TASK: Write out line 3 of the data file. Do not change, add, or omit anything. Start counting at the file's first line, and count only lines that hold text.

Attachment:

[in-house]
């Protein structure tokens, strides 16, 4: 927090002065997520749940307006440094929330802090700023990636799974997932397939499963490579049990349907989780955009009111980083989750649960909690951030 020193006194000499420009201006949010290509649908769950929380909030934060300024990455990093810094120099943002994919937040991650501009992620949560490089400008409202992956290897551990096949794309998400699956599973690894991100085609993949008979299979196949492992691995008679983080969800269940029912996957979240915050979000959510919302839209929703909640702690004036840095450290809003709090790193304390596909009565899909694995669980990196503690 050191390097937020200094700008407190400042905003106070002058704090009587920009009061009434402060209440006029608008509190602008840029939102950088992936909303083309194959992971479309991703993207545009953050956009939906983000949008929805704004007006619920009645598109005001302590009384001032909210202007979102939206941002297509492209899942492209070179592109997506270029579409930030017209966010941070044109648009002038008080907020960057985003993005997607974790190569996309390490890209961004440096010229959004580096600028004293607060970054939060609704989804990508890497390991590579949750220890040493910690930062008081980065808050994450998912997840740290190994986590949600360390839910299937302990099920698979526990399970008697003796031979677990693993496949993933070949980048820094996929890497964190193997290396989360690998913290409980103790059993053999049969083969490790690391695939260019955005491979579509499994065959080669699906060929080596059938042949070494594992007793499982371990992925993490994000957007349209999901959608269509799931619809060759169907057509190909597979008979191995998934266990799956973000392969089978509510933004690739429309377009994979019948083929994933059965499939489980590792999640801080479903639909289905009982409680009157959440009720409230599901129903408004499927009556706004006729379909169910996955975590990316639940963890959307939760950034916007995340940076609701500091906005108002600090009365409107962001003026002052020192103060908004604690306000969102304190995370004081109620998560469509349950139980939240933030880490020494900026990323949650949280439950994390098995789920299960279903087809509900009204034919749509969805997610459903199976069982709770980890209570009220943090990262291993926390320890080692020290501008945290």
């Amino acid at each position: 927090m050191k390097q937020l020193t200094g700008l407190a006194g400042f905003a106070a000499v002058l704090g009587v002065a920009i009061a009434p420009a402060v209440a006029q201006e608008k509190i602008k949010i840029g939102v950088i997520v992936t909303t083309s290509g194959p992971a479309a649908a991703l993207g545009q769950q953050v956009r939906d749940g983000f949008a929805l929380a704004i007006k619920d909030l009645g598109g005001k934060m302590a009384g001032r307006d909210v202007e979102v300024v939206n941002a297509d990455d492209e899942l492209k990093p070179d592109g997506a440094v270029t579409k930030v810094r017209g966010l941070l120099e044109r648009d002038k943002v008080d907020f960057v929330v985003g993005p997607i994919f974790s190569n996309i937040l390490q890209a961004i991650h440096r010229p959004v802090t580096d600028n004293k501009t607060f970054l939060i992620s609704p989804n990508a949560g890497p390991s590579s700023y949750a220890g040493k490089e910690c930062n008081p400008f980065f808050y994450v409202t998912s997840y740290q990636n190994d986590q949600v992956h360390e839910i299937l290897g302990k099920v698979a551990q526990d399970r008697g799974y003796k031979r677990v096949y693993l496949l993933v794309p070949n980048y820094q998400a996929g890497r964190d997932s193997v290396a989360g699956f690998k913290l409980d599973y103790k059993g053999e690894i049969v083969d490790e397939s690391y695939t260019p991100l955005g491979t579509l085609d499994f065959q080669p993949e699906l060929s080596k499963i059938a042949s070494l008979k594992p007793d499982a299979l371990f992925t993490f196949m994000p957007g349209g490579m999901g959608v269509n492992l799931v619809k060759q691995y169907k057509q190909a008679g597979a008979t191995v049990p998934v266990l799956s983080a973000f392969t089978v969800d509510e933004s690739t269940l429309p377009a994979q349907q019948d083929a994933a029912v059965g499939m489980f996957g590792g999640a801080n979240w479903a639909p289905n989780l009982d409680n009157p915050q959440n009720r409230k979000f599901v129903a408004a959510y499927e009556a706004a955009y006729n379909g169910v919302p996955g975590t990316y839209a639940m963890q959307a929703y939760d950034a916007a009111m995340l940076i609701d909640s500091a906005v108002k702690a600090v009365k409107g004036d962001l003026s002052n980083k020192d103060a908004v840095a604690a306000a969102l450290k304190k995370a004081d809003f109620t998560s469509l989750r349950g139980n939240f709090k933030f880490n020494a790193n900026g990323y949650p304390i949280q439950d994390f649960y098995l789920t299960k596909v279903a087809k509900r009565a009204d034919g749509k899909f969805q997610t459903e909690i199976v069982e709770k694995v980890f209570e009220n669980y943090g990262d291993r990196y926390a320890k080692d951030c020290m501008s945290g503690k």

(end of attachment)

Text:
């Amino acid at each position: 927090m050191k390097q937020l020193t200094g700008l407190a006194g400042f905003a106070a000499v002058l704090g009587v002065a920009i009061a009434p420009a402060v209440a006029q201006e608008k509190i602008k949010i840029g939102v950088i997520v992936t909303t083309s290509g194959p992971a479309a649908a991703l993207g545009q769950q953050v956009r939906d749940g983000f949008a929805l929380a704004i007006k619920d909030l009645g598109g005001k934060m302590a009384g001032r307006d909210v202007e979102v300024v939206n941002a297509d990455d492209e899942l492209k990093p070179d592109g997506a440094v270029t579409k930030v810094r017209g966010l941070l120099e044109r648009d002038k943002v008080d907020f960057v929330v985003g993005p997607i994919f974790s190569n996309i937040l390490q890209a961004i991650h440096r010229p959004v802090t580096d600028n004293k501009t607060f970054l939060i992620s609704p989804n990508a949560g890497p390991s590579s700023y949750a220890g040493k490089e910690c930062n008081p400008f980065f808050y994450v409202t998912s997840y740290q990636n190994d986590q949600v992956h360390e839910i299937l290897g302990k099920v698979a551990q526990d399970r008697g799974y003796k031979r677990v096949y693993l496949l993933v794309p070949n980048y820094q998400a996929g890497r964190d997932s193997v290396a989360g699956f690998k913290l409980d599973y103790k059993g053999e690894i049969v083969d490790e397939s690391y695939t260019p991100l955005g491979t579509l085609d499994f065959q080669p993949e699906l060929s080596k499963i059938a042949s070494l008979k594992p007793d499982a299979l371990f992925t993490f196949m994000p957007g349209g490579m999901g959608v269509n492992l799931v619809k060759q691995y169907k057509q190909a008679g597979a008979t191995v049990p998934v266990l799956s983080a973000f392969t089978v969800d509510e933004s690739t269940l429309p377009a994979q349907q019948d083929a994933a029912v059965g499939m489980f996957g590792g999640a801080n979240w479903a639909p289905n989780l009982d409680n009157p915050q959440n009720r409230k979000f599901v129903a408004a959510y499927e009556a706004a955009y006729n379909g169910v919302p996955g975590t990316y839209a639940m963890q959307a929703y939760d950034a916007a009111m995340l940076i609701d909640s500091a906005v108002k702690a600090v009365k409107g004036d962001l003026s002052n980083k020192d103060a908004v840095a604690a306000a969102l450290k304190k995370a004081d809003f109620t998560s469509l989750r349950g139980n939240f709090k933030f880490n020494a790193n900026g990323y949650p304390i949280q439950d994390f649960y098995l789920t299960k596909v279903a087809k509900r009565a009204d034919g749509k899909f969805q997610t459903e909690i199976v069982e709770k694995v980890f209570e009220n669980y943090g990262d291993r990196y926390a320890k080692d951030c020290m501008s945290g503690k």